The course keeps ascending for the next 8k but the climbs aren't steep and there is some relief from flatter sections. I'm told there are excellent views if you look back. It clouds over and there is a slight breeze and suddenly I'm feeling good and I start pushing the pace for the first time in the race. I calculate that I could break 4:15. A few more short climbs bring me back to earth. I realize that 4:30 is still a challenge.
After 34k the course undulates with couple of sharp climbs. The sun is out again and these climbs are on the warm side. I know if I can run these, I can run the entire course which I really want to do but the worst of them is just too steep for my legs. My right leg is on the verge of cramping up entirely. I walk for a minute over the steepest section and start running again a bit sadder.
One more climb has me at the caves road crossing at 38km. Its the first road crossing since 8k and there are quite a few spectators here. No one I know, but all yelling encouragement which I really need. The firies hand me my last drink and urge me on. I drench my head with water, swear to myself and give it all I've got. I sprint across the bitumen onto the walking trail. My split is 3:48 which exactly on target.
The next km is good running, the surface isn't great but its mostly downhill and my pace is good, under 4:25 seems possible. But then I hit the last climbs - not big but its now a struggle even to keep running. There are some runners from the first wave reduced to walking even on the flat. Somewhere here I overtake the women who passed me at 9k. She yells something encouraging and I look back and try to return the favour, reminding her she must be in contention for a place.
I ignore the last aid station. The next 2 km are fairly flat but I struggle to maintain a good pace. I can't have much time to spare and push as hard as I can. With 2.5km to go the trail heads steeply downhill, dropping 400m to the finish. Running this at full pace is excruciating and dangerous. The trail is loose dirt covered by large rocks. I pass some people walking this slope gingerly and one person inching his way down backwards. These are good runners from the first wave whose legs have failed them agonisingly close to the finish. My legs complain with every stride but keep working.
I'm still not certain about sub-4:30 as I hit the last km. The trail is now narrow gravel with worrying drops to the right if you slip. I concentrate and keep pushing. Suddenly I'm on the cement path which switchbacks down to Caves House. I can see the finish below and look at my watch and know I've done it. Suddenly I'm feeling no pain. I surge down the switchbacks, sprint to the line and its all over in 4 hours 27 minutes and some seconds.
Monica and Tom & Zoe are waiting for me. Because of the staggered start, Monica doesn't know I've broken 4:30 until she my huge smile. As I stand around the drinks table rehydrating, Corallea Edwards, the women who I passed at 40k comes over and offers congratulations. I ask where she placed - 2nd female and the F40-49 age group record! Not sure how she missed being seeded into the first wave.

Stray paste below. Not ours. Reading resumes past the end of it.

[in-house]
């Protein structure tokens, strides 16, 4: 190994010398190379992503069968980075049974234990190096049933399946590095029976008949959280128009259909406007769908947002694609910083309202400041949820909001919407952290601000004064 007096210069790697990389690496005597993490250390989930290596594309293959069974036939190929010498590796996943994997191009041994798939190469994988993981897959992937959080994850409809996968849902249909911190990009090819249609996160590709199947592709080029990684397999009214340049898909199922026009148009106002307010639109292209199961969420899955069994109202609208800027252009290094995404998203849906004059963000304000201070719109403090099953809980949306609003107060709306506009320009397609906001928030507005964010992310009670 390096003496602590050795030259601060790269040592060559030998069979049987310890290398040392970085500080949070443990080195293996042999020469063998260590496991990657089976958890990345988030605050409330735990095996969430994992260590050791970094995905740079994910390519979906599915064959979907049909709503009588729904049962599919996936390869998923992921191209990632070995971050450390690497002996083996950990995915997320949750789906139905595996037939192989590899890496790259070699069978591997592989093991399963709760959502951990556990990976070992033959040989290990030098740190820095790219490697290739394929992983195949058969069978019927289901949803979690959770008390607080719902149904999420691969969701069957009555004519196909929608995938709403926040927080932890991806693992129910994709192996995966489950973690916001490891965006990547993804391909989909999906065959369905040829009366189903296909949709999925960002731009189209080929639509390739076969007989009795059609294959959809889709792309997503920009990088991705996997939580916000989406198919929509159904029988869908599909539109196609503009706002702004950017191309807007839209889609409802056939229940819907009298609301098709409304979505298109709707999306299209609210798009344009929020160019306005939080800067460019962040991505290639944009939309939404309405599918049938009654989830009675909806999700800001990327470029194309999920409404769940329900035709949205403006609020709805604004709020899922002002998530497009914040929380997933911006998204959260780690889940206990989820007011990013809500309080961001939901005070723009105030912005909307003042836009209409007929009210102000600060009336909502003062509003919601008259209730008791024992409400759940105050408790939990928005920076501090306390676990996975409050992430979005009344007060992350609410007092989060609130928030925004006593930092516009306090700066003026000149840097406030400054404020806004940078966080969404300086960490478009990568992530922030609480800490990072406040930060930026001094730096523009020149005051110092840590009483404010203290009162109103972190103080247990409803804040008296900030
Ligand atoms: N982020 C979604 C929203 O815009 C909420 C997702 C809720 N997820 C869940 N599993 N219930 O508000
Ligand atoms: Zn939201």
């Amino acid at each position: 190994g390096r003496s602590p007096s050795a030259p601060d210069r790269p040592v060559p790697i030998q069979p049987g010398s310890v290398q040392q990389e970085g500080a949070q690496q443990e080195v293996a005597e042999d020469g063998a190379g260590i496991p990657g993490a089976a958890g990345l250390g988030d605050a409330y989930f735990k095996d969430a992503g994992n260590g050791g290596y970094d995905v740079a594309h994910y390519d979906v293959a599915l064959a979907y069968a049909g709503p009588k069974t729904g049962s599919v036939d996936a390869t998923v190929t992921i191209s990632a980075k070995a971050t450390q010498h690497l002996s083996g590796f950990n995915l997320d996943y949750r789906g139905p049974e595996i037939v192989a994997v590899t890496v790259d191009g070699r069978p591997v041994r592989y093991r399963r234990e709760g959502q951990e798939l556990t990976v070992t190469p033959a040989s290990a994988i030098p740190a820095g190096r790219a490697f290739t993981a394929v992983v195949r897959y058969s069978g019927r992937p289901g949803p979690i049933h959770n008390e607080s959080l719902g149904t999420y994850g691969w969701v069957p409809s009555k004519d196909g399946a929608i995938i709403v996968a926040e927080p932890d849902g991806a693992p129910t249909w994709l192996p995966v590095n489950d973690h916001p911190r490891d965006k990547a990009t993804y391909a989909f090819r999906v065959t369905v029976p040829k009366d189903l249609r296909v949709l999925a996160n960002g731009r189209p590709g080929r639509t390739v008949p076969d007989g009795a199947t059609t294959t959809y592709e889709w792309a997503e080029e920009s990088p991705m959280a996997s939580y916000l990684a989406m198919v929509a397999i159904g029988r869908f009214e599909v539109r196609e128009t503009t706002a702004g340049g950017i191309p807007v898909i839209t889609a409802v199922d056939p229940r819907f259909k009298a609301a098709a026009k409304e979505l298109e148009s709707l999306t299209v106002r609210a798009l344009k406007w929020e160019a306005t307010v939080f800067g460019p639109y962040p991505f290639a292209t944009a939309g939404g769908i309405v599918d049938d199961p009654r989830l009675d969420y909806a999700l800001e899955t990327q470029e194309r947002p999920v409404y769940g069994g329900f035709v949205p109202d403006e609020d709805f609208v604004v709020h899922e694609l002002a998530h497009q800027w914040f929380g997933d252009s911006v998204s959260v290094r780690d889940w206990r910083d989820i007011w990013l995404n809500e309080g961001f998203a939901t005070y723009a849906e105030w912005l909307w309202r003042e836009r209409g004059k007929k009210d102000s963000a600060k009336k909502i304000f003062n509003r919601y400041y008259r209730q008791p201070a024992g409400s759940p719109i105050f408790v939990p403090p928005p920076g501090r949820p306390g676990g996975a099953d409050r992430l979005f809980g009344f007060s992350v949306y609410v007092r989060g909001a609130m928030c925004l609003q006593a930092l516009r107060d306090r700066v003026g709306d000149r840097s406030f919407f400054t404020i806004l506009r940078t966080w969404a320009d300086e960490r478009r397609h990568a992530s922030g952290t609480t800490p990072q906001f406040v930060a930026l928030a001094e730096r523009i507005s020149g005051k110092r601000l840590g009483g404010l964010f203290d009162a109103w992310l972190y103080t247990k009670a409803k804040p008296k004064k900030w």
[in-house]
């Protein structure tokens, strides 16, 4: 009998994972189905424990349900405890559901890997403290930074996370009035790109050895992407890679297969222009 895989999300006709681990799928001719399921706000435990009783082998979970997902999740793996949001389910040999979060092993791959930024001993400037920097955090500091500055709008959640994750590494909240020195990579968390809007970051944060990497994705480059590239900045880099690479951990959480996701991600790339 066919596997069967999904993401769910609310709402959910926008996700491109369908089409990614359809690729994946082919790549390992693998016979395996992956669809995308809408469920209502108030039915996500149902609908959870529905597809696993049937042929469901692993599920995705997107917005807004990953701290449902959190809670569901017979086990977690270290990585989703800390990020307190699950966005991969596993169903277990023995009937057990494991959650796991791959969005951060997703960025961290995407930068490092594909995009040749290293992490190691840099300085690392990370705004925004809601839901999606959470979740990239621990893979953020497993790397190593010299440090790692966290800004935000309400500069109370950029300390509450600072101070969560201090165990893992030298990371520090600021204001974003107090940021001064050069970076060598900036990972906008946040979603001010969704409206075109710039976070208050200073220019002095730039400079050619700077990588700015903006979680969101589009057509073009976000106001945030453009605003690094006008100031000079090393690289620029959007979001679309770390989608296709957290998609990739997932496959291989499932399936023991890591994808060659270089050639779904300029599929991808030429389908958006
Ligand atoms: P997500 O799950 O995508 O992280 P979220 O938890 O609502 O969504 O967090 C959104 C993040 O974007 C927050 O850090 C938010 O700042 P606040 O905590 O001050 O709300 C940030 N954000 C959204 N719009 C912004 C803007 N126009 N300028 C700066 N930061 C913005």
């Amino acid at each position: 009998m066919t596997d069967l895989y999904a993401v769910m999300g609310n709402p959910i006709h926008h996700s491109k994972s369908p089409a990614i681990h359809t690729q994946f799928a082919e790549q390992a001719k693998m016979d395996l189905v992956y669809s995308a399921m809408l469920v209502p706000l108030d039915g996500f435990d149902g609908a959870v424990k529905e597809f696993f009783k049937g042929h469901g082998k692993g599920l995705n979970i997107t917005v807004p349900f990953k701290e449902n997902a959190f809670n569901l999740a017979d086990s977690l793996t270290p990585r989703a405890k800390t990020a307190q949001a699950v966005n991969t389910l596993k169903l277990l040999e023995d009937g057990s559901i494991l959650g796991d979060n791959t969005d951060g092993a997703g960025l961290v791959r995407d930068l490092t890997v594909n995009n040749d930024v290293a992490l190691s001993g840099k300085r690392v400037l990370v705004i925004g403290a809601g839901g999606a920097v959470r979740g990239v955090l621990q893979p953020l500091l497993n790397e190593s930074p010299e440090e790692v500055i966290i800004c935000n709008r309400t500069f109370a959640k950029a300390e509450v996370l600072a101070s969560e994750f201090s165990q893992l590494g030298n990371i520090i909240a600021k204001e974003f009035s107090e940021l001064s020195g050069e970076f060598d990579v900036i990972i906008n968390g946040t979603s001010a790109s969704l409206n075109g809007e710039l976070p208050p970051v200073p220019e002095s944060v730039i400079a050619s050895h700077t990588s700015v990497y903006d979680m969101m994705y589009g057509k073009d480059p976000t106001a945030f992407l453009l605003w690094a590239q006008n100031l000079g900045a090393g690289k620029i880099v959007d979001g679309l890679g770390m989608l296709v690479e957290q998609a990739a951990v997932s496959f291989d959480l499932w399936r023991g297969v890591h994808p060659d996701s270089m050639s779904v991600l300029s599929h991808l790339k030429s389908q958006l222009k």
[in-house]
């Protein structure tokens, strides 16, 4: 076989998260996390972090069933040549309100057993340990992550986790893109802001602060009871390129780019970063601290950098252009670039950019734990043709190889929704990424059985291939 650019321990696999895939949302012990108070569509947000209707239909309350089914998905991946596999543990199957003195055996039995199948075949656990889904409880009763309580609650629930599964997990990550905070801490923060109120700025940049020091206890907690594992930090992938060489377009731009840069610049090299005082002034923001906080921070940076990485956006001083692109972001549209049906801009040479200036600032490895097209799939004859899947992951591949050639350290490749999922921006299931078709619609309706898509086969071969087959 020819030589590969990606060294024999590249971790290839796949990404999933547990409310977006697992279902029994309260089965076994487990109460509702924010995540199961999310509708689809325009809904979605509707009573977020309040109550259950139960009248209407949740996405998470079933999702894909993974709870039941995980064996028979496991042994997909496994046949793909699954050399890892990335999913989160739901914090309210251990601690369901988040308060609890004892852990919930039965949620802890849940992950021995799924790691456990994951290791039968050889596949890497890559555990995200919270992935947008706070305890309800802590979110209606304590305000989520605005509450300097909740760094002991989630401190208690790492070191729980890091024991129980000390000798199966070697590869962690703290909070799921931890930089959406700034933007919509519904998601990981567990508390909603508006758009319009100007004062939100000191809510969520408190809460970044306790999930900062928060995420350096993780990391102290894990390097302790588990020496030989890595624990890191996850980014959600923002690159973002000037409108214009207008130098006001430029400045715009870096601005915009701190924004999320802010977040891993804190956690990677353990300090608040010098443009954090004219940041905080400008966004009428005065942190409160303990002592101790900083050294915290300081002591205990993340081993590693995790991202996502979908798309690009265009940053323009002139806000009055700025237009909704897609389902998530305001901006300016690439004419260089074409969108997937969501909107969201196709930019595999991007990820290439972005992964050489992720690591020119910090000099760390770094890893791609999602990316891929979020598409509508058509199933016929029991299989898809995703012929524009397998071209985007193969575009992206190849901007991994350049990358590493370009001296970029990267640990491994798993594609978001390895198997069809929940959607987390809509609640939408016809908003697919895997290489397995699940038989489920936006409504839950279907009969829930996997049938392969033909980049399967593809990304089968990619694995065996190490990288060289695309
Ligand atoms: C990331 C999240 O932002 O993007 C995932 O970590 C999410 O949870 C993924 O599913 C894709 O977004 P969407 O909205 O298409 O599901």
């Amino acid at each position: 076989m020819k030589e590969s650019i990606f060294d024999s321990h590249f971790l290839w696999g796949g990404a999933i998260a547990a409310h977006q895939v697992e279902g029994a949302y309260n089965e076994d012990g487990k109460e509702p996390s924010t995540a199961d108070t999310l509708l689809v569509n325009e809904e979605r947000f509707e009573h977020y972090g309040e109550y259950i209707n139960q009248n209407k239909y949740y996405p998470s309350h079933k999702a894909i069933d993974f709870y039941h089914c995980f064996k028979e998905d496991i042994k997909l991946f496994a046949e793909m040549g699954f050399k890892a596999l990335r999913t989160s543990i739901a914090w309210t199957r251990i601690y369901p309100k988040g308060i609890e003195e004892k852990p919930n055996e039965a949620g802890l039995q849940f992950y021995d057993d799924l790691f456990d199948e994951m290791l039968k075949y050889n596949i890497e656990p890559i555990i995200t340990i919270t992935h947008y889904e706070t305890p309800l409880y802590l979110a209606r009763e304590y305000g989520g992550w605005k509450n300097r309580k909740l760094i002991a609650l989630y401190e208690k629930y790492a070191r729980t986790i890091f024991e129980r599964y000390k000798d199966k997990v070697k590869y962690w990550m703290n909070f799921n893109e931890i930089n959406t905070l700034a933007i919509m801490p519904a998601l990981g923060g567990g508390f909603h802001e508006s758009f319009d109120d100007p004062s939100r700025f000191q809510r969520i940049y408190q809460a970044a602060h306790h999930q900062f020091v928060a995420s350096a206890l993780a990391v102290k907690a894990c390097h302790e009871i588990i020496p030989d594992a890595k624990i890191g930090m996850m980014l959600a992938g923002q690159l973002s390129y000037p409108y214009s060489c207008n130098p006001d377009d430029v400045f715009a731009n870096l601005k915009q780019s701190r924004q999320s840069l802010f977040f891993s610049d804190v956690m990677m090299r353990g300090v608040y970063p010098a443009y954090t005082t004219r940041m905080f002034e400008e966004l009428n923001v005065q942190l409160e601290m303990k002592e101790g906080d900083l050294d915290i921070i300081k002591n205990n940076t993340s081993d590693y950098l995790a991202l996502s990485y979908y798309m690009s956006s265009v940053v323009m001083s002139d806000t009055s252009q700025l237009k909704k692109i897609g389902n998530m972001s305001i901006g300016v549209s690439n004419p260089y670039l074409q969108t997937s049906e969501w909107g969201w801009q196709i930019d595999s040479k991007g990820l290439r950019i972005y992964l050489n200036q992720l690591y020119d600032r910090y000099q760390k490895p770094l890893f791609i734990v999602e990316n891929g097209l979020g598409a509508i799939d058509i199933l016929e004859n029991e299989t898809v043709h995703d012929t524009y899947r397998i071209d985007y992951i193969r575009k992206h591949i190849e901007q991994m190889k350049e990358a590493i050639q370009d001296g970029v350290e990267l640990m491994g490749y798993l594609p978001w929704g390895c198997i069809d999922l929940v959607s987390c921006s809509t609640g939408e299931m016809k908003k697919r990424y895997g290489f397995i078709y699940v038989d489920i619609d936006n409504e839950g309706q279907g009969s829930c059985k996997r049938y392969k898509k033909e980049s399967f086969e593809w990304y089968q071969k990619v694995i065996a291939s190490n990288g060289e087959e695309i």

Monica has grabbed a table not far from the finish with snacks and drinks ready. Before I can sit Zoe (4) drags me off to show me semi-tame Water Skinks and Water Dragons she has discovered on a nearby rock face. Definitely my daughter. We relax and clap the runners in. After a while results for the top 100 or so runners are posted - I'm 37/591 overall and 7/175 in my age group. I'm really pleased with this - its a good field with some runners travelling a long distance to compete. A sub 4 hour marathon is an entry requirement.
The award ceremony starts immediately after the 7 hour cutoff. As this time approaches people cluster near the finish, many with cold beers in hand. Each successive runner is greeted with louder cheers. Inside the last minute two runners appear high on the switchbacks. Everyone shouts encouragement up to them, they pick up speed and make it with 15 seconds to spare. 535 of 591 runners finish before the cutoff.
The winners were Paul Arthur (3:32) and Dawn Tiller (4:23). Paul was clearly an extrovert and gave a nice little speech. Dawn seemed shy and refused to speak but she's won 5 times previously so maybe she's said it all before and maybe she had to chase one of her three young children. Her husband was somewhat occupied because he is the race director. The second place male was Trevor Jacob in 3:42 a M50-59 age group record which is somewhat humbling if you are 10 years younger than him and much slower. I chat to him later, a really nice bloke.
We took the kids for a leisurely bush walk in the late afternoon and the day finishes with a large dinner in the Caves House restaurant accompanied by the odd James Squires Pilsener.
I didn't get to meet Phil Murphy but apparently he ran a PB. Hopefully he'll post an race report too.
I was unhappy with first go at the Six Foot Track but breaking 4:30 hasn't brought closure. I reckon more appropriate training could knock some minutes off my time. I may have another serious go next year. If you were thinking of coming to Australia for a race, I reckon this is the one.